Kate Mulley Discusses Her Thesis Play
June 13, 2016
Kate Mulley’s thesis play, Strange Bare Facts, constitutes a trilogy of plays—Grey Lady, Hither Ditch and The Next War—that explores the intersection of war and medicine across three different wars and 150 years. Set during the Civil War, the First World War and the war in Afghanistan, these plays delve into the tragedy, comedy, mystery, and romance of life and death at the front lines, in field hospitals and at home.
Strange Bare Facts ran at the Ford Studio at Pershing Square Signature Center in May.
Can you tell me a little bit about the origin of this play? Where did the idea come from? Did you work on it in class?
Grey Lady explores gender, sexuality, death and medicine during the Civil War. When Cady Hood learns that her husband Ezra has been killed at Antietam, she leaves the island of Nantucket disguised as a man named Achilles Grey and enlists in the Massachusetts 20th. The play contains songs from the period, poetry and letters home from the war, and features a chorus of women who play mourning women, dying soldiers, regimental officers and runaway slaves.
In Hither Ditch, Captain Bertie Bird, an amateur theater director stationed at the Battle of the Somme, leads his embattled soldier-actors through a rehearsal of a play by recently deceased soldier Felix MacAllister. Will the play be ready for the evening’s performance? Or will the Huns, shell shock and gas attacks get in the way?
The Next War takes place in 2011, when Walter Reed Army Medical Center is in the process of shutting down. In the midst of this transition, Dr. Diana Kirkland has come to DC from Los Angeles to treat the injured men and women returning from the wars in Iraq and Afghanistan and to tend to her own ailing family.
Tell us about the origin of this play. Where did the idea come from? Did you work on it in class?
Strange Bare Facts was initially a kind of Stoppardian play about J. Alison Glover, a British surgeon from the first half of the 20th century who served as a medical officer in the Boer War and the First World War, and Diana Kirkland, a fictional surgeon at Walter Reed Army Medical Center during the war in Afghanistan. After his war experience, Glover performed research on the incidence of tonsillectomies in school children in the UK. His research showed that patients received treatment based on who was treating them, rather than whether they needed treatment. However, immediately after his research was published, World War II broke out. And the research was forgotten. Researching this play and learning about Glover made me think about how his experience at the front of two wars must have informed his practice as a civilian doctor.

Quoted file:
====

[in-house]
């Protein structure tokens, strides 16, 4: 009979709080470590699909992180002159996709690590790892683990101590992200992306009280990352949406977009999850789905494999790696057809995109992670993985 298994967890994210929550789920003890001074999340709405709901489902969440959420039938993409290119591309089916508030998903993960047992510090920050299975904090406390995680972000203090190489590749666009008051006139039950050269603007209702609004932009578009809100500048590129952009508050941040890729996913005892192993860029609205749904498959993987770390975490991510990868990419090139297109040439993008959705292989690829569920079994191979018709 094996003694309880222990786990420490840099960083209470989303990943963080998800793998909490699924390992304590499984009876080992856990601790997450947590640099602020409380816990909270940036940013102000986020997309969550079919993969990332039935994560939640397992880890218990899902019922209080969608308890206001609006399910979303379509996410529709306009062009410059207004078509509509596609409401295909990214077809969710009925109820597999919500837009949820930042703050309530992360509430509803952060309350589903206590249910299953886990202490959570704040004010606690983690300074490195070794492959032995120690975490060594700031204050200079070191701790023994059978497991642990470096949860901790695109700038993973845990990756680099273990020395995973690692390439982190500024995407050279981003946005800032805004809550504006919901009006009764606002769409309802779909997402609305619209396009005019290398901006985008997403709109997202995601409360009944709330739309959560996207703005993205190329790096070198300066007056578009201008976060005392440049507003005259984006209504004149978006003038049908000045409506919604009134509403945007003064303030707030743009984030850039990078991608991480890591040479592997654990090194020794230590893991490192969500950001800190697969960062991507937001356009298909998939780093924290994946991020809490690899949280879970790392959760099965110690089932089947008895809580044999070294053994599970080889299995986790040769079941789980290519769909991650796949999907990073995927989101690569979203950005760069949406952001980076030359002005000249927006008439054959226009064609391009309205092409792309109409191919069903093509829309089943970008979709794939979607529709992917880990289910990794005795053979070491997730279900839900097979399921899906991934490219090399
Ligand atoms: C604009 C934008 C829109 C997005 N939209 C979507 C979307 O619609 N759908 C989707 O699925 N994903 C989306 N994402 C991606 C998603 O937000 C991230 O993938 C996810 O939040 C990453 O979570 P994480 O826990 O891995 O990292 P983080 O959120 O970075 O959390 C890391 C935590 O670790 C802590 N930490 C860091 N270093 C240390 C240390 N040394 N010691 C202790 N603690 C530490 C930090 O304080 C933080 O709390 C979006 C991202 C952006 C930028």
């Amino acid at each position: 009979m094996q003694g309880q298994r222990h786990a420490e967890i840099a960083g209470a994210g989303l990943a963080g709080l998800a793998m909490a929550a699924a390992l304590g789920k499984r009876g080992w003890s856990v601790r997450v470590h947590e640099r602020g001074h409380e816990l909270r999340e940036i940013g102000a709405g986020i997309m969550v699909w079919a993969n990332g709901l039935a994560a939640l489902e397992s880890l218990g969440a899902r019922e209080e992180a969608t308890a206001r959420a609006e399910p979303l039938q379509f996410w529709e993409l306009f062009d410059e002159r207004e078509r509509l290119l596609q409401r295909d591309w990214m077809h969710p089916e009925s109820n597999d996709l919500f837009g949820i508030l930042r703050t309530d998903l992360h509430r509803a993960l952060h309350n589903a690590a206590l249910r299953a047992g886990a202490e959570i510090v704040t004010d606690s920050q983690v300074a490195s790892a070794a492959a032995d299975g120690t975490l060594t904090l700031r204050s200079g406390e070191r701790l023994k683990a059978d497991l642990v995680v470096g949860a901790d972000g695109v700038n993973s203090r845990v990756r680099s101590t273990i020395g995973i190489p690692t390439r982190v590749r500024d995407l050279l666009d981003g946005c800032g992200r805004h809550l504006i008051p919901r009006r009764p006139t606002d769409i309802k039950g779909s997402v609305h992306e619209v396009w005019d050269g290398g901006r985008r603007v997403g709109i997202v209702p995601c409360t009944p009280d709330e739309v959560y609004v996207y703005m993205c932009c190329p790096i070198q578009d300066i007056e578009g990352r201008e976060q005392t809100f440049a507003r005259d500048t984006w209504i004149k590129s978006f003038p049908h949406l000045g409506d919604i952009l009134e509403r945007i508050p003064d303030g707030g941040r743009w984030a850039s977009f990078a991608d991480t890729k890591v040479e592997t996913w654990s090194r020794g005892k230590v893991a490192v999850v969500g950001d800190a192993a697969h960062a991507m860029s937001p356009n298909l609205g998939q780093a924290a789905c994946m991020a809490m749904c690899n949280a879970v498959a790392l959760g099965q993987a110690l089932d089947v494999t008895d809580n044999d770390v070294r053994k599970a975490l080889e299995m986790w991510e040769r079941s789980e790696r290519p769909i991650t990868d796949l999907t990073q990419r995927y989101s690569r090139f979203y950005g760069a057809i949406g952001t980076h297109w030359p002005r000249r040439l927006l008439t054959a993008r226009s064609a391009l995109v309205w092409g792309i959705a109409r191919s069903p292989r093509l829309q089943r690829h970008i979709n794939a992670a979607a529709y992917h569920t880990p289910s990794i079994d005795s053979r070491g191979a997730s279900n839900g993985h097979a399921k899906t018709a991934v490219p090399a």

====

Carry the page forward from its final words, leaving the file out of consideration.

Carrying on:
After a workshop of this play in the summer of 2013, I separated the two pieces of the play and put them in a drawer (or, really, a folder in my computer). And they lived there unseen for over a year.
In David’s class on rewriting in the fall of 2014, I brought in Strange Bare Facts and then decided to revisit the Walter Reed section of the play as its own play. That winter, I wrote The Next War in coffee shops in Shanghai while on a fellowship at the Shanghai Theater Academy. We produced the play at Columbia in February of 2015.
At that point, I decided to write a trilogy of plays about the intersection of the military and medicine—each set during a different war.
I started researching the Civil War last spring and, in the midst of my research, I took a road trip between New Hampshire and Tennessee, stopping off at Civil War battlegrounds on my way. This road trip allowed me to see the sights that I had been reading about and find a way into the play. When I was in Tennessee (at the Sewanee Writers Conference), I started writing Grey Lady during a bake-off hosted by Paula Vogel. Then in October, I spent three weeks living in a fisherman’s cottage on Nantucket, continuing my research and finishing a first draft of the play.
Hither Ditch has been challenging because I’ve written lots of short plays about World War I (don’t ask), but none of them are really about the intersection of the military and medicine. So I’ve had to learn a lot more about medicine and nursing in World War I. And then start a new play from scratch.
Who is your mentor? Why did you want them as your mentor?
Madeleine George. I love Madeleine’s plays. I think they’re smart and engaging and fascinating. She came into our class during second year and I loved her energy and her insight into writing and rewriting. She seemed like a perfect mentor for my project and she’s been encouraging of my process and ambition.
Find out more about Mulley and Strange Bare Facts here.